Tornadoes follow in Georges' wake

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The Independent Online
HURRICANE GEORGES, which had lashed the Gulf coast of the United States in the early hours of Monday, was downgraded to a tropical storm yesterday as its swirling winds dropped below 50mph.

But the storm system lingered over southern Alabama, bringing as much as 30 inches of rain to counties south of the state capital, Montgomery, and the Florida Panhandle, and a rash of tornadoes.

Residents were advised to remain indoors; schools, and businesses remained closed, and the thousands of people who had moved inland under the hurricane evacuation order were instructed to wait before returning home.

Extensive flooding cut even main roads and many secondary roads were submerged. Tornado warnings flashed on to television screens by the hour.

In the event of people being caught outside with a tornado bearing down, the advice was "as a last resort, lie on the floor, or flat in a ditch, and cover your head If you're in a car, don't think you can outrun it; take cover immediately."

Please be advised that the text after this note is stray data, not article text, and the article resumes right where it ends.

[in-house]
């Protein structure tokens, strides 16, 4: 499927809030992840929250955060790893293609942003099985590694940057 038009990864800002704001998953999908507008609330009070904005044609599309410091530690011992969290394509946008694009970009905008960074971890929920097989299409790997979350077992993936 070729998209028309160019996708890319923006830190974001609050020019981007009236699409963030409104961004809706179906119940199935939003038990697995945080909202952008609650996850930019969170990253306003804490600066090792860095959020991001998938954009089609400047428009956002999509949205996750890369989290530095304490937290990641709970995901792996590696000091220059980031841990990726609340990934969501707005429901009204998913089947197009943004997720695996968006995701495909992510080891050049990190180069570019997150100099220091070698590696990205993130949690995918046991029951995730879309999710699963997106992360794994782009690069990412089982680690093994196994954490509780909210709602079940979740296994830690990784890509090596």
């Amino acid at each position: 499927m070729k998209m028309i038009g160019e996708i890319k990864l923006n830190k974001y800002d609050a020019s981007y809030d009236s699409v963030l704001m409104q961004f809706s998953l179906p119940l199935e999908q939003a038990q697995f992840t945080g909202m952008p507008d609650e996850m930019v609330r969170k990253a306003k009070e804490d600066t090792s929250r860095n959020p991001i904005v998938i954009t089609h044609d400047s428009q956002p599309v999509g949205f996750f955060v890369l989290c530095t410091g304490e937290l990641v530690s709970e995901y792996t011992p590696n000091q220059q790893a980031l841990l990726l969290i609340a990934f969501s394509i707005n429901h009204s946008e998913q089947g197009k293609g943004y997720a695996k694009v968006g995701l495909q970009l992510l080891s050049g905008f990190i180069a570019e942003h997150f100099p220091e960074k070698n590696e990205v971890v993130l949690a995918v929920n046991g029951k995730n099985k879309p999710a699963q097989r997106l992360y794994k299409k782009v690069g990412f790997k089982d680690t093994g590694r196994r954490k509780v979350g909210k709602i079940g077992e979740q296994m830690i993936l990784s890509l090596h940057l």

In the coastal cities of Mobile and Biloxi, flooding caused by the storm- surge had subsided, leaving behind trails of wreckage, including industrial containers toppled on their sidesand trees washed up by the seas. Returning townspeople were warned of the risk of snakes and insects.

Flood warnings remained in force, with the new risk coming from rivers swollen by 48 hours of rain, equivalent to six months' normal rainfall for the area.

Forecasters expressed the fear that Georges could regenerate itself as a hurricane if it reached the Atlantic ocean without losing much more strength. Gusts of up to 70mph were being felt in the Montgomery area.

Across the Gulf coast region more than 680,000 people were without power yesterday, with little hope of supplies being restored before today at the earliest.

Airports remained closed, and bus and train services, suspended since Sunday, were expected to resume gradually in coming days.

The areas worst affected by Hurricane Georges, from Puerto Rico in the east to the Florida Keys to the Gulf coast, have now all been declared federal disaster areas by President Bill Clinton, allowing them to claim central assistance.

In contrast to the Caribbean, where the hurricane caused more than 300 deaths, only four died in the US.